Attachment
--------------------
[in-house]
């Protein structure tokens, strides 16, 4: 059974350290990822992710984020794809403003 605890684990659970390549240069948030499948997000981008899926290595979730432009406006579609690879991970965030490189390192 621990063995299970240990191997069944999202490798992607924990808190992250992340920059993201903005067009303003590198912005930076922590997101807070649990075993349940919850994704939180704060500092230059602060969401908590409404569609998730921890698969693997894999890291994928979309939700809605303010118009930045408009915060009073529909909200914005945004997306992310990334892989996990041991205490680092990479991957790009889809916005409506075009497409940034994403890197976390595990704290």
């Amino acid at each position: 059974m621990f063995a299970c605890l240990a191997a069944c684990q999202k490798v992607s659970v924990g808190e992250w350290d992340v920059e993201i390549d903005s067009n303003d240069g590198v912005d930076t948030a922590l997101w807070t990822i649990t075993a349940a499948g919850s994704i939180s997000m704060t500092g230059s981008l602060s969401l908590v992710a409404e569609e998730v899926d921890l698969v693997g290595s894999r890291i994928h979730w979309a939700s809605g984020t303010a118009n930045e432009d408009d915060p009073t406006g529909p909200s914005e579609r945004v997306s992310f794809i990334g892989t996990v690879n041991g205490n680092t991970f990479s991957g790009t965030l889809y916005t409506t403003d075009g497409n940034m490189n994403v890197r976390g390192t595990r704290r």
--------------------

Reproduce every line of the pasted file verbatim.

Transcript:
[in-house]
């Protein structure tokens, strides 16, 4: 059974350290990822992710984020794809403003 605890684990659970390549240069948030499948997000981008899926290595979730432009406006579609690879991970965030490189390192 621990063995299970240990191997069944999202490798992607924990808190992250992340920059993201903005067009303003590198912005930076922590997101807070649990075993349940919850994704939180704060500092230059602060969401908590409404569609998730921890698969693997894999890291994928979309939700809605303010118009930045408009915060009073529909909200914005945004997306992310990334892989996990041991205490680092990479991957790009889809916005409506075009497409940034994403890197976390595990704290």
């Amino acid at each position: 059974m621990f063995a299970c605890l240990a191997a069944c684990q999202k490798v992607s659970v924990g808190e992250w350290d992340v920059e993201i390549d903005s067009n303003d240069g590198v912005d930076t948030a922590l997101w807070t990822i649990t075993a349940a499948g919850s994704i939180s997000m704060t500092g230059s981008l602060s969401l908590v992710a409404e569609e998730v899926d921890l698969v693997g290595s894999r890291i994928h979730w979309a939700s809605g984020t303010a118009n930045e432009d408009d915060p009073t406006g529909p909200s914005e579609r945004v997306s992310f794809i990334g892989t996990v690879n041991g205490n680092t991970f990479s991957g790009t965030l889809y916005t409506t403003d075009g497409n940034m490189n994403v890197r976390g390192t595990r704290r």